Roughly 10 people showed up for last night’s Frankford Civic Association meeting – an unusually low turnout, as some attending members mentioned – to hear the latest on several zoning issues in the neighborhood.
Four properties in the neighborhood are all on the group’s list of ongoing, resolved and upcoming zoning issues.
The owner of 1522-24 Church St. is awaiting zoning on making the property a two-dwelling home. Neighbors in attendance reported seeing daily drug activity at the home, and are hoping the Dec. 9 continuance hearing will help shut down the property. Much to the board members’ delight, zoning was denied Aug. 18 for a car lot at 4334 Lepier St. Pete Specos, zoning officer of the Frankford Civic Association, said residents will be keeping an eye on the property in the near future, in hopes that the owner respects the zoning denial.
A third hearing for the owner of 1734 Harrison St. will take place Sept. 15 to determine the future of the property. The owner has applied for 14-person occupancy in the former nursing home, though close to 30 people currently reside there. When zoning for a recovery home was denied earlier this year, according to Specos, the owner then applied for a license to house women and children. Board members and attendees worry the owner, whom they say owns several other properties with serious code violations, will take advantage of the system to get zoning for multiple-family occupancy. Some reports say the home is operating in accordance with the law. Jeffrey Jackson, the owner, was not immediately available for comment.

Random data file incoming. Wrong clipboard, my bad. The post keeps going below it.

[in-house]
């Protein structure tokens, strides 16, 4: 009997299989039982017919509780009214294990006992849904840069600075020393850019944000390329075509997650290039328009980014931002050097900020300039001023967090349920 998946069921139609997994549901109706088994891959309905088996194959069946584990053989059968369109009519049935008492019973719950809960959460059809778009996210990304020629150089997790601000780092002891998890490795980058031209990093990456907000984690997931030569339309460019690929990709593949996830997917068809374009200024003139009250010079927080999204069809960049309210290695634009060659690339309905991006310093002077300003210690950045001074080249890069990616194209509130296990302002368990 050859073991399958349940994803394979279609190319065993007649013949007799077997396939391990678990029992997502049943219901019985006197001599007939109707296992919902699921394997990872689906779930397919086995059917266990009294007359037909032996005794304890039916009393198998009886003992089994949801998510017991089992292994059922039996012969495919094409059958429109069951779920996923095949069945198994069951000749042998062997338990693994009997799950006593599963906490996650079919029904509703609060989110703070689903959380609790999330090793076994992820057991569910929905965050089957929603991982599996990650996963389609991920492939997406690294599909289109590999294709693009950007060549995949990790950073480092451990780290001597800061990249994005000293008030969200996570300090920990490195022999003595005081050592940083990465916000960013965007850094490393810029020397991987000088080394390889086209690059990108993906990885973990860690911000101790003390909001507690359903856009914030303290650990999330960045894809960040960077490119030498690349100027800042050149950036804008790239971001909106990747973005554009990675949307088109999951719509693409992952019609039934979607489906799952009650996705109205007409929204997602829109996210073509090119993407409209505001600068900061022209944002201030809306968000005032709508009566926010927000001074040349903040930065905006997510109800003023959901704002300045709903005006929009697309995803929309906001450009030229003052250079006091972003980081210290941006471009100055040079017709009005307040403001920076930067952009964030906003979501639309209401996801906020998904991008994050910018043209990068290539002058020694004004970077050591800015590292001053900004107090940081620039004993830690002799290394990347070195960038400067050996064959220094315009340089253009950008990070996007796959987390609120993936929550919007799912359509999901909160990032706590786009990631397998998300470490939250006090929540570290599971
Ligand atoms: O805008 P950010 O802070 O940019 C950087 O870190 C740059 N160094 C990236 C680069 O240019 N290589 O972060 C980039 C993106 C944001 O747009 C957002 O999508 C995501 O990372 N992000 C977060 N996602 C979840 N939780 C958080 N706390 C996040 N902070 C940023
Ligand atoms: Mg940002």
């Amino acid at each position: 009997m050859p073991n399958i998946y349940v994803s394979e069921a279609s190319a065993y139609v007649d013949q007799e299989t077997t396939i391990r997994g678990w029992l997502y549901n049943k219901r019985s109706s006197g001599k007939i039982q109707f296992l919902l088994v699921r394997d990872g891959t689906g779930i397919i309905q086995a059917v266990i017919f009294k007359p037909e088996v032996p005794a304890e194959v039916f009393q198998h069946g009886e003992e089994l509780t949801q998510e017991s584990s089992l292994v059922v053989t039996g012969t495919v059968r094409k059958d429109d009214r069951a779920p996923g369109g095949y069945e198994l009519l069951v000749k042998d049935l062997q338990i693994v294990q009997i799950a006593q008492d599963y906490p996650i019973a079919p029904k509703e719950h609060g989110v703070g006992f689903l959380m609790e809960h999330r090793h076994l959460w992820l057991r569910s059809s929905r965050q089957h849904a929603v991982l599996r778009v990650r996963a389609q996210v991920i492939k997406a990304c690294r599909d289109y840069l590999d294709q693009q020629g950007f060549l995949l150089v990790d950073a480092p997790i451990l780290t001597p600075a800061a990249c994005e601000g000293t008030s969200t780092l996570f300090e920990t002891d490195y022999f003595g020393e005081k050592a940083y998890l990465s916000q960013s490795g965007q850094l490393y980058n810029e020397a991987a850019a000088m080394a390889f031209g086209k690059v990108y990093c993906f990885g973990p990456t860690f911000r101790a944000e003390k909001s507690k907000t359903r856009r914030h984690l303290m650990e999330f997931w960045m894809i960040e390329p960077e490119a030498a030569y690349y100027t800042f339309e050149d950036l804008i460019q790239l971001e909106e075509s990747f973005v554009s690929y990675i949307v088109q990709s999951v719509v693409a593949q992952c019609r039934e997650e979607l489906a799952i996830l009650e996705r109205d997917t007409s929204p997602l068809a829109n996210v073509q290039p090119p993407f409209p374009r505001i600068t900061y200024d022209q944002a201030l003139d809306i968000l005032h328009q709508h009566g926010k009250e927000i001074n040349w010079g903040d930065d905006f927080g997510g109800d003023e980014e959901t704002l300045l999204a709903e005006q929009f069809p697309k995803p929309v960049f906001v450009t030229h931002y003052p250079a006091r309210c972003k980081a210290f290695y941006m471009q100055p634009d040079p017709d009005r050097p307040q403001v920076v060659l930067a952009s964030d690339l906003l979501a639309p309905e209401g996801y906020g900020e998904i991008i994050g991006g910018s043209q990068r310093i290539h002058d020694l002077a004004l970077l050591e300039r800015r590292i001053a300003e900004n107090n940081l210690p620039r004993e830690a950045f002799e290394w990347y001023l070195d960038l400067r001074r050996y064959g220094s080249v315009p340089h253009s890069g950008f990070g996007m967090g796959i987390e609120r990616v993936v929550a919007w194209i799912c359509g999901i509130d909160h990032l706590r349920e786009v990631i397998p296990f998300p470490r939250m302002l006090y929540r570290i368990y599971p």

“We’re going to have a tragedy before someone finds out what’s going on,” Specos said, about the potential dangers of young children living in the home.
Residents are also concerned about the Yum Yum House, a Chinese restaurant set to open next week at 4671 Frankford Ave. Specos said he believes the owners do not have proper zoning for a restaurant, since the location was previously used for a tax business.
Residents grew frustrated as the meeting became a discussion about how to prevent delinquent and potentially dangerous properties from settling in Frankford.
“It’s almost like the recovery houses have more rights than we do,” one neighbor said, as she lamented how tired neighbors are of not seeing results.
Jason Dawkins, a representative for City Councilwoman Maria Quinones Sanchez, told the few in attendance their voices matter more than those of politicians’.
“You can’t depend on anyone but yourself and who you bring with you [to these meetings],” Dawkins said.
Specos ended the meeting by promising residents an agenda for the next meeting, Oct. 5, in an effort to make more people fully aware of the issues in Frankford. For now, he said in response to Dawkins’ comments about residents having more power than politicians, the issues are “falling on deaf ears.”